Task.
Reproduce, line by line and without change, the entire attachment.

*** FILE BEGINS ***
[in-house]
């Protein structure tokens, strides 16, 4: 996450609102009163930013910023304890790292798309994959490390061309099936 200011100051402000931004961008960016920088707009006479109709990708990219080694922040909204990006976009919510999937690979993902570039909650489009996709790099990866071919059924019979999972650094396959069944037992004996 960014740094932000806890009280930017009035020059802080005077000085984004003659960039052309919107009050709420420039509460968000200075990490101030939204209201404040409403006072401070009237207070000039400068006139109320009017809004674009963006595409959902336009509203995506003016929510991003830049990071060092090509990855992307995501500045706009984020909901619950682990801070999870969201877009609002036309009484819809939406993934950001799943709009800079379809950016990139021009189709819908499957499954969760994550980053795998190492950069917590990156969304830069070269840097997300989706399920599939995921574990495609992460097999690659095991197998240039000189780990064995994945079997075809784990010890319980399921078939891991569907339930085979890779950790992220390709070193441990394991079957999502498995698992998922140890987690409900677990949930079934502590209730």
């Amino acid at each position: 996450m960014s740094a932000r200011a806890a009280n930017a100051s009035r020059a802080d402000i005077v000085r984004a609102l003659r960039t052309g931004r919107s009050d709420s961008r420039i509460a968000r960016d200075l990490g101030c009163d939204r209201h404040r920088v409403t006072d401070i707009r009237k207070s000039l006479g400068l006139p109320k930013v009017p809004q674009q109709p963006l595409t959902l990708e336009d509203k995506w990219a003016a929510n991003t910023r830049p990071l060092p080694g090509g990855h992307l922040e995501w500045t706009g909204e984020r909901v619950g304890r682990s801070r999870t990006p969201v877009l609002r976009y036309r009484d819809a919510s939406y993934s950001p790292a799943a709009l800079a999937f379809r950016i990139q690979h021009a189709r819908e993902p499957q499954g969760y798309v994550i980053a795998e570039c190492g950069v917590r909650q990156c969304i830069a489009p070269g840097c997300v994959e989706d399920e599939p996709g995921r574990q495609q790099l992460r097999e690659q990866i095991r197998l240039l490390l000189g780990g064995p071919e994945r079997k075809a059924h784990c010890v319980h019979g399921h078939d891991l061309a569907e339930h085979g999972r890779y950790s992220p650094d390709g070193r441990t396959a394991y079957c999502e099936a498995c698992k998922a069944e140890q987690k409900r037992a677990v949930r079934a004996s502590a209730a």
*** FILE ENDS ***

[in-house]
């Protein structure tokens, strides 16, 4: 996450609102009163930013910023304890790292798309994959490390061309099936 200011100051402000931004961008960016920088707009006479109709990708990219080694922040909204990006976009919510999937690979993902570039909650489009996709790099990866071919059924019979999972650094396959069944037992004996 960014740094932000806890009280930017009035020059802080005077000085984004003659960039052309919107009050709420420039509460968000200075990490101030939204209201404040409403006072401070009237207070000039400068006139109320009017809004674009963006595409959902336009509203995506003016929510991003830049990071060092090509990855992307995501500045706009984020909901619950682990801070999870969201877009609002036309009484819809939406993934950001799943709009800079379809950016990139021009189709819908499957499954969760994550980053795998190492950069917590990156969304830069070269840097997300989706399920599939995921574990495609992460097999690659095991197998240039000189780990064995994945079997075809784990010890319980399921078939891991569907339930085979890779950790992220390709070193441990394991079957999502498995698992998922140890987690409900677990949930079934502590209730």
């Amino acid at each position: 996450m960014s740094a932000r200011a806890a009280n930017a100051s009035r020059a802080d402000i005077v000085r984004a609102l003659r960039t052309g931004r919107s009050d709420s961008r420039i509460a968000r960016d200075l990490g101030c009163d939204r209201h404040r920088v409403t006072d401070i707009r009237k207070s000039l006479g400068l006139p109320k930013v009017p809004q674009q109709p963006l595409t959902l990708e336009d509203k995506w990219a003016a929510n991003t910023r830049p990071l060092p080694g090509g990855h992307l922040e995501w500045t706009g909204e984020r909901v619950g304890r682990s801070r999870t990006p969201v877009l609002r976009y036309r009484d819809a919510s939406y993934s950001p790292a799943a709009l800079a999937f379809r950016i990139q690979h021009a189709r819908e993902p499957q499954g969760y798309v994550i980053a795998e570039c190492g950069v917590r909650q990156c969304i830069a489009p070269g840097c997300v994959e989706d399920e599939p996709g995921r574990q495609q790099l992460r097999e690659q990866i095991r197998l240039l490390l000189g780990g064995p071919e994945r079997k075809a059924h784990c010890v319980h019979g399921h078939d891991l061309a569907e339930h085979g999972r890779y950790s992220p650094d390709g070193r441990t396959a394991y079957c999502e099936a498995c698992k998922a069944e140890q987690k409900r037992a677990v949930r079934a004996s502590a209730a």